Population Statistic: Read. React. Repeat.
Sunday, August 08, 2021

The explosion of digital and online communication options has resulted in nobody under 40 ever returning your phone calls.

Young people say they avoid voice calls because the immediacy of a phone call strips them of the control that they have over the arguably less-intimate pleasures of texting, e-mailing, Facebooking or tweeting. They even complain that phone calls are by their nature impolite, more of an interruption than the blip of an arriving text.

Kevin Loker, 20, a rising junior at George Mason University, said he and his school friends rarely just call someone, for fear of being seen as rude or intrusive. First, they text to make an appointment to talk. “They’ll write, ‘Can I call you at such-and-such time?’ ” said Loker, executive editor of Connect2Mason.com, a student media site. “People want to be polite. I feel like, in general, people my age are not as quick on their feet to just talk on the phone.”

This does, of course, jibe with fewer and fewer voice minutes being chewed up on cellphones, in favor of text and data. We’re moving toward a standard where our mouths are shut, but our fingers are flying.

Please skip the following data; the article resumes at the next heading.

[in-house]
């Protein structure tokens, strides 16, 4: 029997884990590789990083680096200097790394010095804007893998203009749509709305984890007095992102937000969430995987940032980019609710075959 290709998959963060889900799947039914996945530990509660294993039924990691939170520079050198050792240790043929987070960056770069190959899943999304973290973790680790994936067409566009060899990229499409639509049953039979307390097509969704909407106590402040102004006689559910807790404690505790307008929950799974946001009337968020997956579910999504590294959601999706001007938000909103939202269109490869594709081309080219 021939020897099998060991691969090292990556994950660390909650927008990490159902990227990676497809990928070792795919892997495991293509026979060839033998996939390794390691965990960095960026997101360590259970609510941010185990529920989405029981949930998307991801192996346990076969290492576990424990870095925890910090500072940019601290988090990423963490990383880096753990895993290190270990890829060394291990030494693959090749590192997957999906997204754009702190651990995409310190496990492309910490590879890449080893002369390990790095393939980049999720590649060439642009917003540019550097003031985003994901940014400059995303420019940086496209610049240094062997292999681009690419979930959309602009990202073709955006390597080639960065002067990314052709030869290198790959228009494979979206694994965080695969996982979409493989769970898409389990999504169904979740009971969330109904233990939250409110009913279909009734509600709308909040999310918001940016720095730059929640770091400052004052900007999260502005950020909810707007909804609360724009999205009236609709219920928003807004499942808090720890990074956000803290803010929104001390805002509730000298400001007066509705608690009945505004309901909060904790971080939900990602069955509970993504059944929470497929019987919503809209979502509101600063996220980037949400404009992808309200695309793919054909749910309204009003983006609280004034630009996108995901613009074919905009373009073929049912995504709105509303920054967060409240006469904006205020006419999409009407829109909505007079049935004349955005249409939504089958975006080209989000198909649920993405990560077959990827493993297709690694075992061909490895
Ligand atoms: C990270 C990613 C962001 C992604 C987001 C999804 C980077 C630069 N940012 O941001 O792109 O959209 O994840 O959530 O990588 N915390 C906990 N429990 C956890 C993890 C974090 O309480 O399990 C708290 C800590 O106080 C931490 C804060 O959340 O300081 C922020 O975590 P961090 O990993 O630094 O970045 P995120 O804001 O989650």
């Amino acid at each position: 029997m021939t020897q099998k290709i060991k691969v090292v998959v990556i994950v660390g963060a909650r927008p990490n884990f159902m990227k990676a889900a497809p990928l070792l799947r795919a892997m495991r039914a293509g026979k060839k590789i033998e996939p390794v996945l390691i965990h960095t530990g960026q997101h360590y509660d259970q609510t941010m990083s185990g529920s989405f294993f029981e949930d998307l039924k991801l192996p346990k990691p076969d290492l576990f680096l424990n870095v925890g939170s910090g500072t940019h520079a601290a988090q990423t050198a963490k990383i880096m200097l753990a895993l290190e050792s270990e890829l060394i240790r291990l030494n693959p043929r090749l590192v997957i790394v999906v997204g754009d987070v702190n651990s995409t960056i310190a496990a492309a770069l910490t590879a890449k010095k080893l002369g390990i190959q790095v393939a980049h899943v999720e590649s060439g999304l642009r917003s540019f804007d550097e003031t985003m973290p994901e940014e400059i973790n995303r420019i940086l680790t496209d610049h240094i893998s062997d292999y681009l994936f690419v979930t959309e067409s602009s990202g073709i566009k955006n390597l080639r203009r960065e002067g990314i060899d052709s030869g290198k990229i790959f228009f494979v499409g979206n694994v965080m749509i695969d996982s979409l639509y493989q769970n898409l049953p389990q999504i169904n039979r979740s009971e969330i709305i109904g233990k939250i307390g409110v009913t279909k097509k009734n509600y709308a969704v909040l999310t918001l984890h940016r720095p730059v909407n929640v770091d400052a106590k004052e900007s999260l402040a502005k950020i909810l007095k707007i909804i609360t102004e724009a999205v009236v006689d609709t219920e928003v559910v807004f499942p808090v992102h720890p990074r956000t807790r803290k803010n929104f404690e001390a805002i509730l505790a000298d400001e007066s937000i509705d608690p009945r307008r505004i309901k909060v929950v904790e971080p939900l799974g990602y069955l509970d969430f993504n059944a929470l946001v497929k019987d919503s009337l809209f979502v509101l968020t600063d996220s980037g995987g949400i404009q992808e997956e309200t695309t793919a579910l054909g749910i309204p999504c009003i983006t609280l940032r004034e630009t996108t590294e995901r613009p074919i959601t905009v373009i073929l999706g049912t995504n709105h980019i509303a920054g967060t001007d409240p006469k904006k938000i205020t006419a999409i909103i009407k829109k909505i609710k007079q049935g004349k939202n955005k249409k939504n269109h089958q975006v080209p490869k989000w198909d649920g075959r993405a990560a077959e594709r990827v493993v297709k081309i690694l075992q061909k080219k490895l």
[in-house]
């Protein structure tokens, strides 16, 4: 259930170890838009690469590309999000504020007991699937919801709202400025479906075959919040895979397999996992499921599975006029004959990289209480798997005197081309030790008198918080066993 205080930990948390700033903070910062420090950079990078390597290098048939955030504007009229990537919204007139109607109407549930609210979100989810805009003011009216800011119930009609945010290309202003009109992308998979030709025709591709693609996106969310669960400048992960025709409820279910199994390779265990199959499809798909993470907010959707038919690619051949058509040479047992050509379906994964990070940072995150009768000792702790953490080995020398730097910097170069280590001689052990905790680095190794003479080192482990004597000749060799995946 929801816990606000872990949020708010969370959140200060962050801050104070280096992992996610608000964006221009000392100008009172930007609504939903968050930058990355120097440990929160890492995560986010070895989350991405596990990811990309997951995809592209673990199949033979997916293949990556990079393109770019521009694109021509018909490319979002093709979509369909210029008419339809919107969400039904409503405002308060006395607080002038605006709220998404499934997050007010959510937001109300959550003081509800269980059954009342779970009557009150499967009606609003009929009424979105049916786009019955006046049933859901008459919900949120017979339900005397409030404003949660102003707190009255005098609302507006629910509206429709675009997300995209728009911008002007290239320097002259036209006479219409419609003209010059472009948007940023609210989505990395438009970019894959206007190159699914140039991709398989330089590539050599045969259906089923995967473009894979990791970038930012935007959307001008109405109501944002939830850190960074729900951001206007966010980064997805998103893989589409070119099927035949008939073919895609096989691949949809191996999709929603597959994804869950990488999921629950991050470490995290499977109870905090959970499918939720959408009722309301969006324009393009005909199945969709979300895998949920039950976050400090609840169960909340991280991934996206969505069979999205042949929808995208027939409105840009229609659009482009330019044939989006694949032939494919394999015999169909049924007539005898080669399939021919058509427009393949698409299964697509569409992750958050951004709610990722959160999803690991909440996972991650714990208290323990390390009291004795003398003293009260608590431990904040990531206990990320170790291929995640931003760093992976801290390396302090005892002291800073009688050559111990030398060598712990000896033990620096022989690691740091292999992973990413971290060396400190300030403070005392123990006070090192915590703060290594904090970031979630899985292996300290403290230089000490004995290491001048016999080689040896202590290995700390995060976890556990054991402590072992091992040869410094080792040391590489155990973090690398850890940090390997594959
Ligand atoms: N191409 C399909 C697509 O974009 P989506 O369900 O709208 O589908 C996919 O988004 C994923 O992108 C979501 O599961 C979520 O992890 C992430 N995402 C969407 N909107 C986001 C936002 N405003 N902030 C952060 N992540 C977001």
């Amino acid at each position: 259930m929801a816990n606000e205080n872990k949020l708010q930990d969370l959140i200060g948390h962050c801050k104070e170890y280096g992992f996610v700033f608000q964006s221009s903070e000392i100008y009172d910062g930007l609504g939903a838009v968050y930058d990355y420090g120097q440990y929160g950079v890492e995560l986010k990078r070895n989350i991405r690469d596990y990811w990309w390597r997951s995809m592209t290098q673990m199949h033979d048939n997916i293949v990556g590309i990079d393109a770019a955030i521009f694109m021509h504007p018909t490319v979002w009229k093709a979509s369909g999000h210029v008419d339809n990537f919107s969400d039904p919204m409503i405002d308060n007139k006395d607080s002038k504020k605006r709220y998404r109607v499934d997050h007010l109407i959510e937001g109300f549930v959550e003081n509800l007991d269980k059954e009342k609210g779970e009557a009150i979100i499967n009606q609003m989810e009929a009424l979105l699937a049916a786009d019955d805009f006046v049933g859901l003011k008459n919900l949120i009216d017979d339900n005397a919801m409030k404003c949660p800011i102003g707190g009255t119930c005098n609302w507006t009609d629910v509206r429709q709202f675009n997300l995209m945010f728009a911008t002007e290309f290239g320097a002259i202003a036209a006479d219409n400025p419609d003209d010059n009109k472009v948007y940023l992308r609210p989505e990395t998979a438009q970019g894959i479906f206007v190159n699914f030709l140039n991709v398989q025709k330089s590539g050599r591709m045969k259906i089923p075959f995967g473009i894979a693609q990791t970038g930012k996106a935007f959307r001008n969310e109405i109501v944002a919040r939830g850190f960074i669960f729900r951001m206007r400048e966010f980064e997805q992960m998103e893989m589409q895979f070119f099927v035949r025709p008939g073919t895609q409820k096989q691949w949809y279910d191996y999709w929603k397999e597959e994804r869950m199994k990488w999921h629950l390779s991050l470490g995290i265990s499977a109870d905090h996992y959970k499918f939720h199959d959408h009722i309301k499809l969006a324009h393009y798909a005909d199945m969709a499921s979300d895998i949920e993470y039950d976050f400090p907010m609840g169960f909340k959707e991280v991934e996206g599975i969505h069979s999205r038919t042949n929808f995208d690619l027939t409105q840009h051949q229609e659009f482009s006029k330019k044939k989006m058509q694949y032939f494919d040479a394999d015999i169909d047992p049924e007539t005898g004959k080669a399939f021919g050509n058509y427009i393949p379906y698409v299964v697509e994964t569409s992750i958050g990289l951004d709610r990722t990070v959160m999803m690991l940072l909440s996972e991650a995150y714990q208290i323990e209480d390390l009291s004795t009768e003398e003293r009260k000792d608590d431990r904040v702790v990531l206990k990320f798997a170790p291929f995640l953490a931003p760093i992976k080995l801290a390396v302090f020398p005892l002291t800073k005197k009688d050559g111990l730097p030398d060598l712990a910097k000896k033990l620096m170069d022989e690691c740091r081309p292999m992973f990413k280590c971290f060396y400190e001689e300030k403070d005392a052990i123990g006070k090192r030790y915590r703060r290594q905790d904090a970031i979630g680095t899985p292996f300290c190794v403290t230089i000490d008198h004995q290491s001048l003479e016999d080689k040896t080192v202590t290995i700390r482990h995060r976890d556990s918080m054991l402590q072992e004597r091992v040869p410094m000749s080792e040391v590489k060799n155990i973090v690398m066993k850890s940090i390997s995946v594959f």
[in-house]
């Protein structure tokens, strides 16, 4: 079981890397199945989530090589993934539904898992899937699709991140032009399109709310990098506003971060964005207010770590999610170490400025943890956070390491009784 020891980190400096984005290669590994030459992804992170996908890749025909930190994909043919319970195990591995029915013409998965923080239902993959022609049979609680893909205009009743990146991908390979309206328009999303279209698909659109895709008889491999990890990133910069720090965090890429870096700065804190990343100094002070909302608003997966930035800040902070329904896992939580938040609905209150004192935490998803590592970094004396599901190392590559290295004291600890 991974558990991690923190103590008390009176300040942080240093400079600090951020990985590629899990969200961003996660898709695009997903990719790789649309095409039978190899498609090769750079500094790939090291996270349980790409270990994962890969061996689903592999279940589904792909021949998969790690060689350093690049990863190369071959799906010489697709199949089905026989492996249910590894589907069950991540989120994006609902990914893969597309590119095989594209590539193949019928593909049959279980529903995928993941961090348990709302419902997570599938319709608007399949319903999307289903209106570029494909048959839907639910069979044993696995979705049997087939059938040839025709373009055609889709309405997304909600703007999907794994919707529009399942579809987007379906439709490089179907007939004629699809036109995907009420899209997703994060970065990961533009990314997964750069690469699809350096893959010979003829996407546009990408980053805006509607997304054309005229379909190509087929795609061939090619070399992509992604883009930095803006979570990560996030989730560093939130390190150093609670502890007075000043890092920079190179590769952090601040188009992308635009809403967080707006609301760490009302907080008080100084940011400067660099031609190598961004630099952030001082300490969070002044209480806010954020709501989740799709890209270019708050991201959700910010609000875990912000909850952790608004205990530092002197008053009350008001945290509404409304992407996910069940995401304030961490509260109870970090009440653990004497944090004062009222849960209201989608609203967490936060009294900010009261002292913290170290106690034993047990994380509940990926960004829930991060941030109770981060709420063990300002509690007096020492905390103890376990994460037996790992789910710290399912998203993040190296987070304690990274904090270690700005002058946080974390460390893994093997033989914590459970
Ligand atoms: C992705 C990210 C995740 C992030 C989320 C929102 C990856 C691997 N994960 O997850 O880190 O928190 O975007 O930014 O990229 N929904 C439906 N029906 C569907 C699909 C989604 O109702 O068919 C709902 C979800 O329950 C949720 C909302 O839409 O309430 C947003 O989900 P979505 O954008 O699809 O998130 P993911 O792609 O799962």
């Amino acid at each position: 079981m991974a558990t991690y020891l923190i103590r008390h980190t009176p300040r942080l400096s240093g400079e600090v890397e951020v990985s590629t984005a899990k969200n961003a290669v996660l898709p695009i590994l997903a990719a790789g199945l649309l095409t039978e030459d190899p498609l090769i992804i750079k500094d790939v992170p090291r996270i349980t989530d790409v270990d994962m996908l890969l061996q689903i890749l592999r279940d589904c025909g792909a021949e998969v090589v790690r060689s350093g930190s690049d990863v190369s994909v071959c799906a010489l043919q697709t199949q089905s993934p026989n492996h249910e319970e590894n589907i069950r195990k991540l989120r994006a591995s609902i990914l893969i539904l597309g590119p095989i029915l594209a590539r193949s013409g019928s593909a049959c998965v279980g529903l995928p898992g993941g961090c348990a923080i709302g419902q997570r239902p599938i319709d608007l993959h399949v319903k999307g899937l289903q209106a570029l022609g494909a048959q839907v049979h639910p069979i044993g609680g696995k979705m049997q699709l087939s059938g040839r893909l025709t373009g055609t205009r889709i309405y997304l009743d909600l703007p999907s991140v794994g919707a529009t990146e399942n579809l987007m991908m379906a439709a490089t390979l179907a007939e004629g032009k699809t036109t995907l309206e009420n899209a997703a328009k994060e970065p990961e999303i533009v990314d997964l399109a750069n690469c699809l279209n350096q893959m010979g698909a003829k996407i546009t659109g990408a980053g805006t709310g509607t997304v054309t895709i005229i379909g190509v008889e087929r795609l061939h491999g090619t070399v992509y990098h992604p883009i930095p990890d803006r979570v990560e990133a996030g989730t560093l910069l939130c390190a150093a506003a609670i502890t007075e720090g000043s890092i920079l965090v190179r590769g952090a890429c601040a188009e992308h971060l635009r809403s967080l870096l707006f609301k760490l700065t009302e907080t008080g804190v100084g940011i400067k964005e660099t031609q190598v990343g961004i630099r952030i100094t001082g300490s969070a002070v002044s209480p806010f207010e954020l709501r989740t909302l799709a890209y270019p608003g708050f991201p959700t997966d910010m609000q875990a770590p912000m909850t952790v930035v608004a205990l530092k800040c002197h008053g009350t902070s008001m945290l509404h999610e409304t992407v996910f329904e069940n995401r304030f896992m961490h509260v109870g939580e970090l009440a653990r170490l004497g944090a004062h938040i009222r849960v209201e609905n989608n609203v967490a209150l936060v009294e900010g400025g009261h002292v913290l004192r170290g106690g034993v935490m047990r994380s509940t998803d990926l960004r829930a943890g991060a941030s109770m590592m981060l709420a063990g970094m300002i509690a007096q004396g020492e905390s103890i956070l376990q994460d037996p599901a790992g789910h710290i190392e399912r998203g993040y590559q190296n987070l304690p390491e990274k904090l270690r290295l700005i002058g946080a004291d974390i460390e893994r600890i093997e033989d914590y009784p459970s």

A couple of observations from this trending:

- The group that’s stubbornly sticking to phone-chatting — generally Baby Boomers now in their mid-40s and above — are the same ones who largely abandoned the old ritual of personal letter-writing. Their social connectivity revolved around the immediacy and ease of local and long-distance phone calls; the asynchronous written word was shunted to strictly business-related matters. So now, it must feel like something of a betrayal to have to resort back to writing (texting) versus speaking in personal relationships.

- Synchronous vs. asynchronous modes of communication are at the heart of all this. When speaking with someone — either face-to-face or on the phone — you don’t have the luxury of responding at your own pace. With email, text, and IM, you generally do, even if it’s only for a few seconds. There’s a comfort level in the latter that doesn’t exist with an open line. And I think this illustrates the feeling best:

Answering a phone call requires a certain amount of psychological energy, she said. “I put it off because there’s something confrontational about someone calling you,” she said. “You have to gear up for it.”

I’d like to think that this distillation of dialogue into written snippets results in less noise and more signal. But that presumes that the content of this communication is actually improving — and since we’re talking writing about human beings here, that’s a pretty silly notion to hold.

by Costa Tsiokos, Sun 08/08/2021 04:44pm
Category: Internet, Society, Tech
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1 Feedback »
  1. Interesting…I guess you could lump blog comments into the same category!

    Comment by TG — 08/08/2021 @ 6:30 PM

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